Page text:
A safe, clean, sparkly blue pool starts with pH measurement and keeping it in range. Managing the proper pH level of your pool water is vital to the health of your pool, protection of your pool equipment, and the comfort of swimmers. Everything works optimally in your pool when the pH measures at a correct level. And swimmers are happy and healthy, too.

What does pH mean?

You probably learned a little about pH in chemistry class, but here is a refresher.

pH measures a substance’s acidity levels or alkalinity levels on a scale from zero to 14. Zero equals the highest levels of acidity, and 14 means very alkaline or basic.

Everything has a pH level (the measurement of hydrogen in water) – teardrops, blood, soda, milk, lemon juice, and even dirt. Water’s pH level is 7, which is considered neutral.

What is the ideal pH measurement of pool water?

Pool experts aim for optimal pH levels of 7.4 to 7.6. At this level, chlorine works more effectively, and pool water is balanced correctly.

How do you test the pH level?

You can measure your pool’s pH levels by using test strips or reagent kits. Follow the manufacturer’s instructions to determine your readings, and adjust as necessary.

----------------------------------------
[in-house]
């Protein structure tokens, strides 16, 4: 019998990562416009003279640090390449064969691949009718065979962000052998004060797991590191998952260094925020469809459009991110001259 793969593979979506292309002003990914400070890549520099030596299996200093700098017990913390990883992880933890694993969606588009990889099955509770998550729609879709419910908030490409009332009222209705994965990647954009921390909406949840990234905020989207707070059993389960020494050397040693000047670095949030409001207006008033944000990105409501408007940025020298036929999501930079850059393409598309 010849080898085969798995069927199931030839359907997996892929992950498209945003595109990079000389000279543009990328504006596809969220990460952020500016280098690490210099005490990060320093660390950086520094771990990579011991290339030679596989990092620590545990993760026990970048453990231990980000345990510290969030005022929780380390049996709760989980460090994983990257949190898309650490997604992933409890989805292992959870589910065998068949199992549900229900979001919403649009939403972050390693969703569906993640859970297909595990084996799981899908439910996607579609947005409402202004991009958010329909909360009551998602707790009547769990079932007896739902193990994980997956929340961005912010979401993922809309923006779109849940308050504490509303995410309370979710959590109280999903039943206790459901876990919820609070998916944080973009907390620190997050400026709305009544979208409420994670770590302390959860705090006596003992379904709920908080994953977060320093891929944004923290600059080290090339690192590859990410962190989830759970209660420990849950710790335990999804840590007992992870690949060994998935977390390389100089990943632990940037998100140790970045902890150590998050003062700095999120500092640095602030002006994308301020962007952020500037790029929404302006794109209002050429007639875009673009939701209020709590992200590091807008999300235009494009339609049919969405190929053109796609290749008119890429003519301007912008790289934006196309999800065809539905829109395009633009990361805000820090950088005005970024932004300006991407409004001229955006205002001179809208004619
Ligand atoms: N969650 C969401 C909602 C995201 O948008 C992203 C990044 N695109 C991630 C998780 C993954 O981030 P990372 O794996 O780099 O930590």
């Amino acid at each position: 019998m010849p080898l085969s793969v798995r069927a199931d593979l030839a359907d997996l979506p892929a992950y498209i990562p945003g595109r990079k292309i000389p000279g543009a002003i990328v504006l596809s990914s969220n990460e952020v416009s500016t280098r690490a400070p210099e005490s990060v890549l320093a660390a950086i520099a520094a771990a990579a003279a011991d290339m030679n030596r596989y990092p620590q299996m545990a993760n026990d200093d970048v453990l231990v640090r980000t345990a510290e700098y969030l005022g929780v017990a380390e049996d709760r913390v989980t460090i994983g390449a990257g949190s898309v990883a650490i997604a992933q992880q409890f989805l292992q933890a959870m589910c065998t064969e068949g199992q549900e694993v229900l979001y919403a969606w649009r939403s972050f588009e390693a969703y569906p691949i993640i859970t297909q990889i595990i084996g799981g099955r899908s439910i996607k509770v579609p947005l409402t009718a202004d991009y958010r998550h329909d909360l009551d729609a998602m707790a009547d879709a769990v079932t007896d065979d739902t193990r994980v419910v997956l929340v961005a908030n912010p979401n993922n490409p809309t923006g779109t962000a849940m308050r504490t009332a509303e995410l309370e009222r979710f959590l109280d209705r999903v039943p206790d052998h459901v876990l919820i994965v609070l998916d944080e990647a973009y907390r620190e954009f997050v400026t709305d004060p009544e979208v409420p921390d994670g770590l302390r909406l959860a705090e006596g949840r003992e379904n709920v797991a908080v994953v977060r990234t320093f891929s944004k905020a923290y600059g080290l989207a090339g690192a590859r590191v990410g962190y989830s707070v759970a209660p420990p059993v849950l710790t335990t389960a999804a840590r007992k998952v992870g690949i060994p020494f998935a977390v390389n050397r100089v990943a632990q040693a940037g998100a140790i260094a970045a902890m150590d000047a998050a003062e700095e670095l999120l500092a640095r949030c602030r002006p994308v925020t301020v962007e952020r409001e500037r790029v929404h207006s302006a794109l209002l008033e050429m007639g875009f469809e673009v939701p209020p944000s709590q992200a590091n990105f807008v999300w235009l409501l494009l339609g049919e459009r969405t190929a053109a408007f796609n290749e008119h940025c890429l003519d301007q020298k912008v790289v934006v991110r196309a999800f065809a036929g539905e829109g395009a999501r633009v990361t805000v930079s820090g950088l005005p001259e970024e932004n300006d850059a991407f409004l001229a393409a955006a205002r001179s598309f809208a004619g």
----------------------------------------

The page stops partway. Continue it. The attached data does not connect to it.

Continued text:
At Pool Stop, we offer free water testing in store. Our trained technicians use water analysis software to test your pool water quality in a controlled environment. Bring a sample taken away from the return jet and at least 18” below the surface of the water. It is recommended that you bring your water within two hours of collecting it.

What are the effects of a low pH and high pH?

If you get a low pH measurement of pool water, over time you may see:

  •     Clear pool water
  •     Increased sanitizer activity
  •     Possible eye irritation and dry, itchy skin for swimmers
  •     Corroded pool equipment and rough plaster

 If you read a high pH level, over time you may see:

  •     Cloudy pool water
  •     Chlorine doesn’t work well
  •     Slimy water and surfaces
  •     Calcium or mineral deposits on plaster and in equipment (scale)

What factors can shift the pH level of your pool water?

Substances and materials are continually coming into your pool. Aeration will cause your pH to vary, so keep that in mind. Rain, debris, sweat, and even soil and bugs can affect your pool’s pH levels.

How often should you check your pH levels?

It is recommended you check the pH levels once per week when you check your chlorine (more if you have a high swimmer load). This routine will keep your pool clean and blue and everything operating correctly.

pH in Harmony

With some attention, knowledge, and care, you can ensure the ideal pH levels of your pool water. A system of consistent testing and adjustment will keep your pool water in a good range, protect your plaster and equipment, and keep swimmers safe.

Need assistance with achieving correct pH levels?

Pool Stop has decades of experience servicing pools and ensuring proper water care. Call us or visit our store to chat with our knowledgeable staff or free water testing.